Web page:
OAKLAND -- Two years in a row, George Moa begged his parents to let him and his teenage cousins drive to Las Vegas to watch the West's biggest pro rugby tournament. And both times, Lani and Taufa Moa refused.
But this year they let the 19-year-old go. They still think it was the right decision even though the trip ended in tragedy.
After a weekend of rugby, buffets and concerts, George Moa fell asleep behind the wheel of a rented SUV about 50 miles southwest of Bakersfield on Monday afternoon as the clan headed home to Oakland, family members said.
Moa, who police said was driving nearly 90 mph, drifted into the center divider and flipped the vehicle. He was killed almost instantly. So were his cousins,
View Mojave crash in a larger map
"There is nothing you can do as the parents," George's father, Lani Moa, said Wednesday. "This is what they wanted. They are 19 years old. It's so sad they died."
The teens were part of a big Tongan family that loves rugby, music and each other. They each had multiple siblings and dozens of cousins. Family get-togethers at an East Oakland home draw more than 30 people every Saturday.
Three of the teens were members of a family band called Valu Fa. All of them played rugby. After countless parentally
"They always begged us, 'When are you going to let us go on our own?'" Lani Moa said. "This time, I said to my wife, 'I think they're right.' They wanted to prove they could do it on their own. We allowed them to do what they wanted."
Lani Moa said his son emailed him photos of the fun they were having in Las Vegas.
On Sunday, after the rugby tournament was over, they went to a reggae concert and stayed out most of the night. "I woke up at 5 a.m. to them walking in the room," said Jennifer Tuinauvai, a friend of Fisi'iahi's who shared a hotel room with the family.
After napping for several hours, they left for Oakland about 1 p.m., Tuinauvai said. Fisi'iahi had originally planned to fly to Las Vegas, but agreed to go with her relatives so there would be more than one driver making the trip.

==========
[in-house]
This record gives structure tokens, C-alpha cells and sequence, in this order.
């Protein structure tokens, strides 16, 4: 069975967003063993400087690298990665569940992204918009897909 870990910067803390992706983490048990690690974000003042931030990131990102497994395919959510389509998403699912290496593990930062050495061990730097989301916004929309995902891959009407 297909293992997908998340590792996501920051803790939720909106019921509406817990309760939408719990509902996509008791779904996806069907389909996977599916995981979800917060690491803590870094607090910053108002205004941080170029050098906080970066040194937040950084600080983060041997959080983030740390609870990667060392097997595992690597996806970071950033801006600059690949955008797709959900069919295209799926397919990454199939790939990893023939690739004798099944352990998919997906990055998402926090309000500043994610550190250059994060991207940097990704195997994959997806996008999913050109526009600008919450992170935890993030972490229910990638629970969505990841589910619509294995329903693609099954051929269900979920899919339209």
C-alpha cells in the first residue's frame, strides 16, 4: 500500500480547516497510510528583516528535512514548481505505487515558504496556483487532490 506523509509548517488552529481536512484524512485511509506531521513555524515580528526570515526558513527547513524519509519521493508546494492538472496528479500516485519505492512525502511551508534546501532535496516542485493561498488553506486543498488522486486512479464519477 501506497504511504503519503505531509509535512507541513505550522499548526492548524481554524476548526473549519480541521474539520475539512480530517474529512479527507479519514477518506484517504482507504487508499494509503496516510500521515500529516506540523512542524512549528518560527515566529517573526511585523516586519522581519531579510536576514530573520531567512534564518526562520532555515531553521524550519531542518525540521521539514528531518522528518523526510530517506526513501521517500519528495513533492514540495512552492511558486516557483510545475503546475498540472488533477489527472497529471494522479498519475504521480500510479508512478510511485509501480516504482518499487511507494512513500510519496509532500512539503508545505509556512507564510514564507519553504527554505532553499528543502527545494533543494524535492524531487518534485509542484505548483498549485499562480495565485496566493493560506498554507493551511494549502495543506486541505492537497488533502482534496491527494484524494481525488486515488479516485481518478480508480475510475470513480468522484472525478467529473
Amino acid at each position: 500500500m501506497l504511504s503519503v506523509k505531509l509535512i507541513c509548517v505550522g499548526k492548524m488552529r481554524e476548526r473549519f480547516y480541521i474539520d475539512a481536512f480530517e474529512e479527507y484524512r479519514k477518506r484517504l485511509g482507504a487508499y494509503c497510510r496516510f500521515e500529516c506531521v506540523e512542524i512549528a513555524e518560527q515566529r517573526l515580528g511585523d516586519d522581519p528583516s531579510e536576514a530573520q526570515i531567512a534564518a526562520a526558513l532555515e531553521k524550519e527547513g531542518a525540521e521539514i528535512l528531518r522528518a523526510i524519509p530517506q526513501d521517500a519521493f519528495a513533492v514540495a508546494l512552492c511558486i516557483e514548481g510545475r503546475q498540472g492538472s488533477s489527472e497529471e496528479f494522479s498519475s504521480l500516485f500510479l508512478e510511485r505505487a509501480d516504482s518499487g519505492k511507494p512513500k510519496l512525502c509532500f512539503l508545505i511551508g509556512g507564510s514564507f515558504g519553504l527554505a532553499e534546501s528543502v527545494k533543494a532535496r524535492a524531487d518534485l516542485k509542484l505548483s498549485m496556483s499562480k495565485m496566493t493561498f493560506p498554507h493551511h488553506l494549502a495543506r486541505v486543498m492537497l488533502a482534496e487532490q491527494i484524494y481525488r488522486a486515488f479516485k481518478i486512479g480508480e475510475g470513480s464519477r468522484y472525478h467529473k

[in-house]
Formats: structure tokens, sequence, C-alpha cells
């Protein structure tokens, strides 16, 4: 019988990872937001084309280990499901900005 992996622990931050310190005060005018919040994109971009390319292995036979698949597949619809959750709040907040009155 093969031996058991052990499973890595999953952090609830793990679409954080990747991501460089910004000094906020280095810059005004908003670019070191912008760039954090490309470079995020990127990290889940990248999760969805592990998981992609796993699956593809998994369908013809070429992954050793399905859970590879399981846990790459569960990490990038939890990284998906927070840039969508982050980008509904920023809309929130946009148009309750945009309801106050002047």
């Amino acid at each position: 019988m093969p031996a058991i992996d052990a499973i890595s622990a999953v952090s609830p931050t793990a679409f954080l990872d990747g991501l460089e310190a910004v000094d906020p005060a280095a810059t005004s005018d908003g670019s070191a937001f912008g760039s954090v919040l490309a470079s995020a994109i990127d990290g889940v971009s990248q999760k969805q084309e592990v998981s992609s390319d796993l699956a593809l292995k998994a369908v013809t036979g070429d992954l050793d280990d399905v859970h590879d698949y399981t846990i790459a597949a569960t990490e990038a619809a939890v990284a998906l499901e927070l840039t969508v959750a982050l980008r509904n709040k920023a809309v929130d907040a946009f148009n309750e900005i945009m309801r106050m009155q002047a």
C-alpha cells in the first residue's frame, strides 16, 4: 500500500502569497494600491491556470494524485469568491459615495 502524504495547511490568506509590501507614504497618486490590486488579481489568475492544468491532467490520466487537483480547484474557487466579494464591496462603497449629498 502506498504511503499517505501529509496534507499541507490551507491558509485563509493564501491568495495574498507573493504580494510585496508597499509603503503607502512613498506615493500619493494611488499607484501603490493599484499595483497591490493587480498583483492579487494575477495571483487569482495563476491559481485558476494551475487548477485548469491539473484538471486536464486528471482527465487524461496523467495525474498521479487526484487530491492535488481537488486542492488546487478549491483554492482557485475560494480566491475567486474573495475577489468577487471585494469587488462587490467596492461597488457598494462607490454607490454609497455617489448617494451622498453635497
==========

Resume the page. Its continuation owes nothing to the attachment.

According to accounts from those in contact with the lone survivor, Fisi'iahi started off driving but was so tired, she let George Moa take the wheel.
Halatoa was sleeping during the trip, but woke up as the car started swerving. "When he called out, George was asleep," Tuinauvai said.
She was told that several people in the car weren't wearing seat belts. California City police Chief Eric Hurtado said two of the dead and the lone survivor were ejected from the vehicle. Tests to determine if drugs or alcohol were a factor are pending, Hurtado said.
Family members described the victims as fun-loving and caring kids. Malia Moa was a student at Aspire Academy in Oakland, where she starred on the basketball team.
George Moa was working at a packaging plant and preparing to go back to school, his parents said.
Fisi'iahi graduated from Oakland High School in 2011 and was studying forensics at City College of San Francisco, while also holding down a job to help her disabled parents. "Rachel is a loving person," her mother, Finau Fisi'iahi, said. "She loves everybody. She never says no to anybody."
David Moa was a student at Laney College after graduating from Castlemont High School, where he played football. "He had a real gentle soul," said John Beam, the football coach at Laney College. "He had a good smile on his face. And he was finding himself."
Halatoa still attends Castlemont, where students covered a wall with handwritten notes to him and his cousins. A memorial with tea candles rested under a photo of David Moa. The school will hold a memorial for him Thursday.
At the family home on Wednesday, Lani and Taufa Moa were comforted by more than 20 relatives. Lani especially kept a stiff upper lip.
"The pain inside us, you don't see it," he said. "Every time I'm by myself, there's tears in my eyes."